TCM Offers a Different Way to Diagnose Your Health

In Chinese Medicine texts, there is no discussion of diseases or disorders as we know them in the West: If you go to see an herbalist, acupuncturist or Chinese medicine doctor because you are suffering from chronic migraine, the practitioner may diagnosis you as having Liver Qi Stagnation, Liver Heat, Dampness, Qi and Blood Deficiency or Excess Yang, depending on the signs and symptoms that accompany your headache. If you have nausea, gas and bloating you may be diagnosed with Deficient Spleen System Qi .

What Does It Mean?

The practitioner describes the disharmonies in terms of the patterns they manifest. These are known as the Eight Fundamental Patterns: Interior, Exterior; Heat, Cold; Excess, Deficiency; Yin, Yang. These terms are used to describe the way that disharmony is created in the mind/body/spirit.

Interior and Exterior patterns tell the practitioner where in the body the disease resides.

  • Interior patterns of disharmony are indicated if the disharmony is chronic, produces changes in urine and stool, if there is discomfort or pain in the torso and no aversion to cold or wind.
  • Exterior patterns of disharmony often come on suddenly and are acute. Common signs include chills, fever, a dislike of cold and an achy feeling overall.
  • Heat and Cold describe the activity of the body and the nature of the disease. Cold patterns are caused by Deficient Yang or an External Pernicious Cold Influence. With Cold everything slows down, a person becomes withdrawn and sleeps in a curled up position. Pain is relieved by warmth, bodily secretions are thin and clear and there is a desire for warm liquids.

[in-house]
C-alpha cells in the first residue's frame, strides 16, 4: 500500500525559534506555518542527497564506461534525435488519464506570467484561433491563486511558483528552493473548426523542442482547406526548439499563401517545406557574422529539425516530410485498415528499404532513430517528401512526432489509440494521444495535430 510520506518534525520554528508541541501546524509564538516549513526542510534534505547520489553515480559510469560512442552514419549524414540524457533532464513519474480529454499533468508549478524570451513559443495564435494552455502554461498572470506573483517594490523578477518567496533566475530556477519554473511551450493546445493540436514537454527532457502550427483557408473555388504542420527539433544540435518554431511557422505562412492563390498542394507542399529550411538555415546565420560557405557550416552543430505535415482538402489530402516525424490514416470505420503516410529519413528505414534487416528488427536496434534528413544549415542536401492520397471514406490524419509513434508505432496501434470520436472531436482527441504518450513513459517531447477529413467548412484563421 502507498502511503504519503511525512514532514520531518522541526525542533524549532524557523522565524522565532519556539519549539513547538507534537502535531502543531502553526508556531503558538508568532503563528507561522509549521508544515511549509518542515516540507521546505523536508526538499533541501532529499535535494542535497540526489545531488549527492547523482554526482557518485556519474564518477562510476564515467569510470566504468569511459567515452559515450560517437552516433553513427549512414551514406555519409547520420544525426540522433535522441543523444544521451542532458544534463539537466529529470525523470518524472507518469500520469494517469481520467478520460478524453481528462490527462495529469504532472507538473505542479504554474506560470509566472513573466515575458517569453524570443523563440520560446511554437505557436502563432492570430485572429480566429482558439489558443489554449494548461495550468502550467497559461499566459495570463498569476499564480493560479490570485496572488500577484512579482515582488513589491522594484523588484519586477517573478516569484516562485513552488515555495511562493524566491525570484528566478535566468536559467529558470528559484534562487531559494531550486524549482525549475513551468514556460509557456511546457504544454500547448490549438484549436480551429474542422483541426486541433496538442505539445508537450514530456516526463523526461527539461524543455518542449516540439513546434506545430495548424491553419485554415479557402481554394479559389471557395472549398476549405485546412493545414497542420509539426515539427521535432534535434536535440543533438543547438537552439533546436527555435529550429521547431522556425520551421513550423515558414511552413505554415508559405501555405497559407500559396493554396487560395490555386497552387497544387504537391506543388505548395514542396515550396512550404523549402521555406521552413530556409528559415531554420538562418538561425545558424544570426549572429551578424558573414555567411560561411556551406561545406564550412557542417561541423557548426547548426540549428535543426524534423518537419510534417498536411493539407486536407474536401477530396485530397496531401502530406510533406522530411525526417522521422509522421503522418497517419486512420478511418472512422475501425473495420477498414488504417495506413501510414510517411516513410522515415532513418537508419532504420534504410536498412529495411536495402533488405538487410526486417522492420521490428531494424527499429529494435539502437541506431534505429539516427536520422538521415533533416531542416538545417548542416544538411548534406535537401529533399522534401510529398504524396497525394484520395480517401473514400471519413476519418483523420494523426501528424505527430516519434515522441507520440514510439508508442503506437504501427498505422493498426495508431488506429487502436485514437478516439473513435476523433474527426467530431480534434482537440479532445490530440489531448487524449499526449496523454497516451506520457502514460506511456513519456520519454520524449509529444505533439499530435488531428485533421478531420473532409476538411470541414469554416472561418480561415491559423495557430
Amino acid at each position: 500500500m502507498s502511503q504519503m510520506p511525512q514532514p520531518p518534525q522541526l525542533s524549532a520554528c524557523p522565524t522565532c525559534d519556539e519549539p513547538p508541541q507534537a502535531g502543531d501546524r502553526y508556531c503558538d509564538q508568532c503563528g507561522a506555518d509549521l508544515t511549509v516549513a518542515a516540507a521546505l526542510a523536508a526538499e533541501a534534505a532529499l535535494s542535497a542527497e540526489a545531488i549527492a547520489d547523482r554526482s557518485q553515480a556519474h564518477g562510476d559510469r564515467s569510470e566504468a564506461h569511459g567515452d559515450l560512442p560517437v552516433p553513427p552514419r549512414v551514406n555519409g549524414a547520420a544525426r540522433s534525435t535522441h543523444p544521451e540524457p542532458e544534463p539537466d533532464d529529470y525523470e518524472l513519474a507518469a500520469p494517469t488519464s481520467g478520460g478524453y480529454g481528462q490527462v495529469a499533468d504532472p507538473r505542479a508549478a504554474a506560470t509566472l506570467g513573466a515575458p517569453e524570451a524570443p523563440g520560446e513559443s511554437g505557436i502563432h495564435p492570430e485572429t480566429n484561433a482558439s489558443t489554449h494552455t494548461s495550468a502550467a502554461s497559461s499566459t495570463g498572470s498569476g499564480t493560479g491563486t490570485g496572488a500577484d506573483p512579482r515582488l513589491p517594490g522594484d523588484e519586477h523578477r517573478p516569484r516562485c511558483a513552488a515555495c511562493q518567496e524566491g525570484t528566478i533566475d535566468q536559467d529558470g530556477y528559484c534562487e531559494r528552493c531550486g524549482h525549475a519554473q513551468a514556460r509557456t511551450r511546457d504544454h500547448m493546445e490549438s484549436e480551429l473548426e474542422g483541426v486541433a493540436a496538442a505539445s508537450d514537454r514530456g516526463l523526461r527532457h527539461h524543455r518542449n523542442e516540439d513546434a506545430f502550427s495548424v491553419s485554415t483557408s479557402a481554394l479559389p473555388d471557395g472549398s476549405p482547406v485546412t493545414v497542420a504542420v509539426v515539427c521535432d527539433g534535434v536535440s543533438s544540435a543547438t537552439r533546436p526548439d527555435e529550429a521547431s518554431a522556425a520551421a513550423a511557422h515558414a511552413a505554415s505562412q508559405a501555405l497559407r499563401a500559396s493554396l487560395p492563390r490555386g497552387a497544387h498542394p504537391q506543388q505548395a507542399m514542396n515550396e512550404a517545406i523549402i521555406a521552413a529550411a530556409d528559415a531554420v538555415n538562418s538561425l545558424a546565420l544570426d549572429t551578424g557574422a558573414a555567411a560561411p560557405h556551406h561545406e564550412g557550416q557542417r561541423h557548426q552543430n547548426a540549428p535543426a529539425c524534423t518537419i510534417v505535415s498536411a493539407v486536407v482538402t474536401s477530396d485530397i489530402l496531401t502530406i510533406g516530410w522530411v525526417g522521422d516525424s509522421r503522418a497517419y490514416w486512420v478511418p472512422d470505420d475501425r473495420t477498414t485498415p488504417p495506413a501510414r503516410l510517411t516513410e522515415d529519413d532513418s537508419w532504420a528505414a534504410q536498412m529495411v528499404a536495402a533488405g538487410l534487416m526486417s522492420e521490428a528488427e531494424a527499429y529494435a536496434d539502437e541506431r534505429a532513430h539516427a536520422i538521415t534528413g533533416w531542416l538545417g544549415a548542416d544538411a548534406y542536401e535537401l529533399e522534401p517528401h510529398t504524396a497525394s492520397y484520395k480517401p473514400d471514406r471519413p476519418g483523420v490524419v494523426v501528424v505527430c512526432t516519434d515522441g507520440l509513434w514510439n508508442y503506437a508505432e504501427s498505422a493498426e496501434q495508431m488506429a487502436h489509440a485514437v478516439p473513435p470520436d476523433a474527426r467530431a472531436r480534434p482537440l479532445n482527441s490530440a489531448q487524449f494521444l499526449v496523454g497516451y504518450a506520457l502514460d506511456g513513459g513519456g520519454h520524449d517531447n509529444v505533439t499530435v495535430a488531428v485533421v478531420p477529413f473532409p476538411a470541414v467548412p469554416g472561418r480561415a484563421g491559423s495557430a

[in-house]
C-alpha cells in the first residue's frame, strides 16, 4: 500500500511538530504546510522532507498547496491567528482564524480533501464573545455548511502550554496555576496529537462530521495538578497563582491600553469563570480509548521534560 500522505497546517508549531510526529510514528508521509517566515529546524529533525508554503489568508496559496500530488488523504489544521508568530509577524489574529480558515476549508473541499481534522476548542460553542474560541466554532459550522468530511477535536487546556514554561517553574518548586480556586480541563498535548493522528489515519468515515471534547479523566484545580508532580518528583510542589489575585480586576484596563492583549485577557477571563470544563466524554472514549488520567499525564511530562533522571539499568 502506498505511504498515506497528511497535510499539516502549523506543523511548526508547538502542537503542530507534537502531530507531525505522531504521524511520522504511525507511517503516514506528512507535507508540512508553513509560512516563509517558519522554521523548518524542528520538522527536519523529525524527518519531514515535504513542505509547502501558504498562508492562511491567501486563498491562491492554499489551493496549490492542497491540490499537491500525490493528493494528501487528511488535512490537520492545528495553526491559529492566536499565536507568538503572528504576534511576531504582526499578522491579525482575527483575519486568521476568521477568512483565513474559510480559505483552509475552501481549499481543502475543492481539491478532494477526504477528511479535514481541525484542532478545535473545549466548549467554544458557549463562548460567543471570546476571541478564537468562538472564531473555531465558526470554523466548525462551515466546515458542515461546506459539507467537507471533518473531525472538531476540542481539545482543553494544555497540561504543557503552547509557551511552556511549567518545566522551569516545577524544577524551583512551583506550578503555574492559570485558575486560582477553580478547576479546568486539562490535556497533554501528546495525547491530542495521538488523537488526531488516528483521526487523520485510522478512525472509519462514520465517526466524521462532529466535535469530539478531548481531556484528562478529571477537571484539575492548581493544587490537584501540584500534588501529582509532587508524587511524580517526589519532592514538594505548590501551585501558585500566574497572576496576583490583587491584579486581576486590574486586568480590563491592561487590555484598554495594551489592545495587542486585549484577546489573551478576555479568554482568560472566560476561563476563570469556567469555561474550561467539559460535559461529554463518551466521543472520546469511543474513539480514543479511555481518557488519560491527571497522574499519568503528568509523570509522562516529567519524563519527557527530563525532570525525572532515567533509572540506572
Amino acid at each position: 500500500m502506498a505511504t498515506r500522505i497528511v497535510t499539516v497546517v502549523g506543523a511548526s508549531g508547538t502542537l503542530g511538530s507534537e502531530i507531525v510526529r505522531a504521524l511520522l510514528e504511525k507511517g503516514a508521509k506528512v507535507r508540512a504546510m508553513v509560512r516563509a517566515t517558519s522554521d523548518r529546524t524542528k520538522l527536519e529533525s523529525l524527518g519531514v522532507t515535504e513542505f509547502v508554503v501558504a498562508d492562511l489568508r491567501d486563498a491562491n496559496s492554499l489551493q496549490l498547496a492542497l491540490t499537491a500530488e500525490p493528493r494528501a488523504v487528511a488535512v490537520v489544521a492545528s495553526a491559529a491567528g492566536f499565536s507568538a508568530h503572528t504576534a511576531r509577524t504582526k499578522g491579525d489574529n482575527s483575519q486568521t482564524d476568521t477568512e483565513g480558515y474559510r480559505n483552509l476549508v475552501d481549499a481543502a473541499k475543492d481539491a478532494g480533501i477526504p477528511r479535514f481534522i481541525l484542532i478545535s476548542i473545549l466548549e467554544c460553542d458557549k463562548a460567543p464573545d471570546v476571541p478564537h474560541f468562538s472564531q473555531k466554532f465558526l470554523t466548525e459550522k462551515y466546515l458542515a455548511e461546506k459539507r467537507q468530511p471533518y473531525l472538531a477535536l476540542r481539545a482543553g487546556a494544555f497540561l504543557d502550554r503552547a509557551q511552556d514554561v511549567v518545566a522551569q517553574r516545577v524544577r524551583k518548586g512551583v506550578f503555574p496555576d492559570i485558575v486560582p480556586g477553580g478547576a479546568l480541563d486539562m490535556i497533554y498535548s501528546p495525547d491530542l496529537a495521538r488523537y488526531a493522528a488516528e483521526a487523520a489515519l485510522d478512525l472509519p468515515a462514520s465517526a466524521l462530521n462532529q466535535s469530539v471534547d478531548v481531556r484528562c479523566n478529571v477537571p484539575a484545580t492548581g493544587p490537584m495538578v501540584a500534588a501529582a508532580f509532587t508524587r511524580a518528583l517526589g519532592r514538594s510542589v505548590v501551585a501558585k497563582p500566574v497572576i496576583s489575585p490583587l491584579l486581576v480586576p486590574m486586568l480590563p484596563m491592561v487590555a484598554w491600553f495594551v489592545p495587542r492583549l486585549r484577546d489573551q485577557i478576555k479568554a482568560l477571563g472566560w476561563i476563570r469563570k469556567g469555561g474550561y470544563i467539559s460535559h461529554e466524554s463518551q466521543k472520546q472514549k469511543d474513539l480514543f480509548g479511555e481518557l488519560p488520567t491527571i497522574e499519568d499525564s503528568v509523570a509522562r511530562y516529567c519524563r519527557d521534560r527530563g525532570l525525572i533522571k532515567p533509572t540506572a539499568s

• Heat patterns are caused by invasion of External Pernicious Heat Influence, the depletion of Yin substances and Excess Yang. With Heat, the body’s processes speed up and a person may talk excessively, have a red face and hot body and prefer cold beverages; secretions become thick, putrid and dark.
  • Deficiency and Excess express the impact of the disharmony on the body’s resistance to disease (Normal Qi ). With Deficiency there is underactivity in the Organ System(s), weakness and tentative movement, a pale or ashen face, sweating, incontinence and shallow breathing and pain that is relieved by pressure.
  • Excess is associated with overactivity of bodily functions; heavy, forceful movements; a loud, full voice; heavy breathing; pain increased by pressure.
  • Yin and Yang encompass the other six Fundamental Patterns. Yin encompasses Interior, Cold and Deficient; Yang encompasses Exterior, Heat and Excess.

Deficient Spleen System Qi

The common symptoms are loose stools, poor appetite, abdominal distention and pain, pale complexion, fatigue and lethargy, weight gain due to fluid retention, edema, shortness of breath and a pale bright face. A subset of Deficient Spleen Qi is Sinking Spleen System Qi, characterized by muscular weakness and prolapsed organs, particularly of the uterus, bladder and rectum. Spleen System Not Able to Govern the Xue (blood), another subset of Deficient Spleen Qi, is associated with Xue circulating outside its proper pathways. The symptoms are chronic bleeding such as bloody stools, nosebleeds, varicose veins, hemorrhoids, excessive menstrual bleeding, non-menstrual uterine bleeding, easy bruising and purpura (purple spotting indicative of bleeding beneath the skin).